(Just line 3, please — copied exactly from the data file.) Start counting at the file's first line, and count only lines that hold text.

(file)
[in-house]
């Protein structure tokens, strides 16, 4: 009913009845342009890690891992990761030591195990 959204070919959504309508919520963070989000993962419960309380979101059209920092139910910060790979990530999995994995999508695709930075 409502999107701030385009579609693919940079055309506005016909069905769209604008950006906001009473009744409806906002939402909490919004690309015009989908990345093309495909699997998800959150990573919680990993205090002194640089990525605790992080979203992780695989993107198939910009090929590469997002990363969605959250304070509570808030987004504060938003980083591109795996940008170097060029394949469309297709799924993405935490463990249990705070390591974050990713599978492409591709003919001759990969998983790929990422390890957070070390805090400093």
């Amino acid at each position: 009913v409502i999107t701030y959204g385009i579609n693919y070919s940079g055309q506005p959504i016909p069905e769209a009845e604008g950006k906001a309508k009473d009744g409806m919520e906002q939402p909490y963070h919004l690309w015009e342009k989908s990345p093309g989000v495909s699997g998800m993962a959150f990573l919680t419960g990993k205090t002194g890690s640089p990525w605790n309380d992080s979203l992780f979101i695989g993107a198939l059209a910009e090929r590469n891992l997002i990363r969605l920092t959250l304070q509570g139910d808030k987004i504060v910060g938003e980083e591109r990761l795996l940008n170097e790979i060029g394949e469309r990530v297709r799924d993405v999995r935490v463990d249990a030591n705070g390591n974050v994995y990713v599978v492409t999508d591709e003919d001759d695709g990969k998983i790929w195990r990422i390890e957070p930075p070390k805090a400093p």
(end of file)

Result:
């Amino acid at each position: 009913v409502i999107t701030y959204g385009i579609n693919y070919s940079g055309q506005p959504i016909p069905e769209a009845e604008g950006k906001a309508k009473d009744g409806m919520e906002q939402p909490y963070h919004l690309w015009e342009k989908s990345p093309g989000v495909s699997g998800m993962a959150f990573l919680t419960g990993k205090t002194g890690s640089p990525w605790n309380d992080s979203l992780f979101i695989g993107a198939l059209a910009e090929r590469n891992l997002i990363r969605l920092t959250l304070q509570g139910d808030k987004i504060v910060g938003e980083e591109r990761l795996l940008n170097e790979i060029g394949e469309r990530v297709r799924d993405v999995r935490v463990d249990a030591n705070g390591n974050v994995y990713v599978v492409t999508d591709e003919d001759d695709g990969k998983i790929w195990r990422i390890e957070p930075p070390k805090a400093p």